These writing techniques are easy to learn, and have come to my rescue countless times! I’ll be sharing them in my upcoming Energize Your Writing Workshop, called “MInd-Body Methods to Catalyze Creative Breakthroughs,” which combines Eden Energy Medicine techniques with these great writing practices. Why don’t you bring a friend, and join us on July 29, from 7-8:30 pm? Please contact me to register! ($15 registration fee)
Have you ever gone out in strong wind and later gotten a headache? Developed a jaw or neck ache after your ears got too cold? Chances are, you have experienced what Chinese medicine regards as a "Wind Invasion." The Wind, along with Damp, Dry, Cold, and Heat, are all considered harsh climate factors that can invade the system and create all kinds of discomfort.
Writing about it in Chinese Medicine for Maximum Immunity, acupuncturist Jason Elias explains how Wind is sometimes referred to as "the Chariot for One Hundred and One Evils," as it is believed to ride in through points--especially on the head, neck, and shoulders--"just as wind finds its way into a house through cracks in windows and doors" (173-4). Usually associated with the external environment, Wind issues can sometimes also arise from internal imbalances. Donna Eden has identified several other places, such as the low back, the palms and soles of feet, and special points on Liver and Large Intestine meridians, on the feet and hands, where Wind, Damp, Heat, Dry, and Cold can sneak in.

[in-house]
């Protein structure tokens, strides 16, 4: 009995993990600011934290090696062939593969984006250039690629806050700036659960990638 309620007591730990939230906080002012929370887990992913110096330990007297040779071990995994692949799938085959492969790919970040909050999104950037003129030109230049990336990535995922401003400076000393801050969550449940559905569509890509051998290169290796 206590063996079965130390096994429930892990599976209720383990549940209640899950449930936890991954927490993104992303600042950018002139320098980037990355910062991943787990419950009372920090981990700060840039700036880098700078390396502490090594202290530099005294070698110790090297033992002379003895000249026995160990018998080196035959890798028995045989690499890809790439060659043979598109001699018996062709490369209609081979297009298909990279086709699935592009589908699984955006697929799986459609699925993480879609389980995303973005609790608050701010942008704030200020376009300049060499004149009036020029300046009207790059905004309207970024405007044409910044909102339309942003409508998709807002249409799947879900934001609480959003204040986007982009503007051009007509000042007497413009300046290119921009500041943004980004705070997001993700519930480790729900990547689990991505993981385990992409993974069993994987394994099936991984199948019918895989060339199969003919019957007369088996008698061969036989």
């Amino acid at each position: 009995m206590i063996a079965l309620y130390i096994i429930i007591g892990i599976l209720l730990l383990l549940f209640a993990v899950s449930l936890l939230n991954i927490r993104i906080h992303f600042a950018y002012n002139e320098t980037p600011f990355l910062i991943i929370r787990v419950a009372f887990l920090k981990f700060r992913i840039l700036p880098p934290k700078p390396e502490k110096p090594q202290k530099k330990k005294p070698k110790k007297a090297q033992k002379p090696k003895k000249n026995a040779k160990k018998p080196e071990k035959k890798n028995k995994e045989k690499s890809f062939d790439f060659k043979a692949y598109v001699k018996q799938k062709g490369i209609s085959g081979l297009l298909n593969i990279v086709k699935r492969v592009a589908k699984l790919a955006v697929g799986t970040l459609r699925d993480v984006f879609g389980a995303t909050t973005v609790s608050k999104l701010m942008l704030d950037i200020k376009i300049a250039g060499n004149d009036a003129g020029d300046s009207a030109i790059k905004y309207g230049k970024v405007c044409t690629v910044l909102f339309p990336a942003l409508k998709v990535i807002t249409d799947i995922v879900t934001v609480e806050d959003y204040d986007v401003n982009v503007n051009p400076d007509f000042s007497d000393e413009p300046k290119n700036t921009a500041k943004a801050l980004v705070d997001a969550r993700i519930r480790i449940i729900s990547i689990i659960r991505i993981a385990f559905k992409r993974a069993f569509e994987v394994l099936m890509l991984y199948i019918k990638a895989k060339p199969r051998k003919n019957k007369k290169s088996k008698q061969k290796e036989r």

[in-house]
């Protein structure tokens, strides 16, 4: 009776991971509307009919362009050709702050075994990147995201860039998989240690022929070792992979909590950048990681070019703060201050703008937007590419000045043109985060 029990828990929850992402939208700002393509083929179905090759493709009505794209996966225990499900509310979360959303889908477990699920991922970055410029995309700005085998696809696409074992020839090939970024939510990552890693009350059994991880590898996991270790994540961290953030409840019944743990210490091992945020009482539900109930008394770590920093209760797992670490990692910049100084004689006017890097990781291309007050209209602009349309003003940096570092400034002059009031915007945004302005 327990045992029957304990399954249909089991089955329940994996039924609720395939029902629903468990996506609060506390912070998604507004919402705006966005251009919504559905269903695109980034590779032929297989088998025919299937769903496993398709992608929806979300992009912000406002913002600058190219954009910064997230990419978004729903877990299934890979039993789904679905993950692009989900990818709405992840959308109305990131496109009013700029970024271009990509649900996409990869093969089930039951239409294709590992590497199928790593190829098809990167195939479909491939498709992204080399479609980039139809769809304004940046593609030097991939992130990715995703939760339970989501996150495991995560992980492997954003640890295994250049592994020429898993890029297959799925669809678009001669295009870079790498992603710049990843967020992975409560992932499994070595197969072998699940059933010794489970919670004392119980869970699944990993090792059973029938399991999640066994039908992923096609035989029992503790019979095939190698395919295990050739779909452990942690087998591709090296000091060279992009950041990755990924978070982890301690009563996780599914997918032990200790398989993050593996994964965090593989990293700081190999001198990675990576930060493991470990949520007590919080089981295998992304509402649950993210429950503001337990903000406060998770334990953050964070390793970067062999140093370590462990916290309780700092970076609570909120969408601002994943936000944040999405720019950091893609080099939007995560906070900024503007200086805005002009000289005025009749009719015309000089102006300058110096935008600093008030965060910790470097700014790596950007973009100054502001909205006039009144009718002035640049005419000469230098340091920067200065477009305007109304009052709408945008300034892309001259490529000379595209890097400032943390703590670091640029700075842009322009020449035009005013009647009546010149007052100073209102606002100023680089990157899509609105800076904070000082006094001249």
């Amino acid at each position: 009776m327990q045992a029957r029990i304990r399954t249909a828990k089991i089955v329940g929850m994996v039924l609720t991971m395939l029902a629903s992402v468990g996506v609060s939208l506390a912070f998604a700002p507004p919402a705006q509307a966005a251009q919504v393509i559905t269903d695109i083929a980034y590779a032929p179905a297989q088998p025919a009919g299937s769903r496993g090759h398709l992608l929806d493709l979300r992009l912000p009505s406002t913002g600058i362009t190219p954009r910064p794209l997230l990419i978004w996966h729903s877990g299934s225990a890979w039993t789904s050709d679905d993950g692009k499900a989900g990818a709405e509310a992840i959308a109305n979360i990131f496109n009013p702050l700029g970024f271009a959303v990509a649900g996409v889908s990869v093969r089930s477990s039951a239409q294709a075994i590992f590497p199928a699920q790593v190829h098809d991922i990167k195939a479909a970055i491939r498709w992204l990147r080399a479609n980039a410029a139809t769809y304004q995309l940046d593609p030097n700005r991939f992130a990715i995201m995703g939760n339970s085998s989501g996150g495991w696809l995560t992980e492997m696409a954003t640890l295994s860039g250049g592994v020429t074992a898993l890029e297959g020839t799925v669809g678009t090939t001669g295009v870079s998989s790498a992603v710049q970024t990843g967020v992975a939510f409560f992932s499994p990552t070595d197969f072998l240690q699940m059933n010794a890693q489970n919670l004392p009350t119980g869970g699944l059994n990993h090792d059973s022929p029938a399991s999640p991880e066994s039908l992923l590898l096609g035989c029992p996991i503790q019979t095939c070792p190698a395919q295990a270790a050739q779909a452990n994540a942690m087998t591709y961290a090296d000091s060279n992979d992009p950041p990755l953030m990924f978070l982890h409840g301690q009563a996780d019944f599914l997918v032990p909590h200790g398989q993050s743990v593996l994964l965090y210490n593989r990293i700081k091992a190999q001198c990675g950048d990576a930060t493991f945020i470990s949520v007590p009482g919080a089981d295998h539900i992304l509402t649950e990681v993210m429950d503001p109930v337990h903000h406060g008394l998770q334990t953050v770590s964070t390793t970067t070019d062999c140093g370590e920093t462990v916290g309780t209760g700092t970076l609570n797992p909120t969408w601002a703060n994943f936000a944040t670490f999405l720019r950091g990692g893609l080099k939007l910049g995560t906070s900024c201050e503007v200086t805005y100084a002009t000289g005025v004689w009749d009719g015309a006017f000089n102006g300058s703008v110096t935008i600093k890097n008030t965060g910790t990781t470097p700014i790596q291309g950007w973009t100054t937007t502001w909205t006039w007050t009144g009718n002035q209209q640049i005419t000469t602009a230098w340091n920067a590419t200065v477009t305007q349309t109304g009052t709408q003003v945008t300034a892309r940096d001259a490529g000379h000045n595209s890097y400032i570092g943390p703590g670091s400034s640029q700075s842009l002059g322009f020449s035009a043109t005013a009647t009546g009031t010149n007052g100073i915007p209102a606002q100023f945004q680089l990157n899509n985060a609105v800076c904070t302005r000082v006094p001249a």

Contributing to everything from muscle soreness and spasms, to sweating, to chills, to sinus, skin and joint problems, Wind and the other four conditions can make you feel bad in a hurry. In fact, one sign that you've been invaded is that you start to feel crummy very rapidly, and for no readily apparent reason. Until you look more closely at what you've been "weathering." This happened to me in the fall, when I rode my bike to work on the first very cold day. My ears were freezing by the time I got there, and within a couple of hours, I felt like I was coming down with something. I was foggy headed, my energy was lagging, and I felt miserable all over. Then I realized--duh--better check my Wind points. Every one of them was out of balance. Getting them back in balance made me feel much better, very quickly.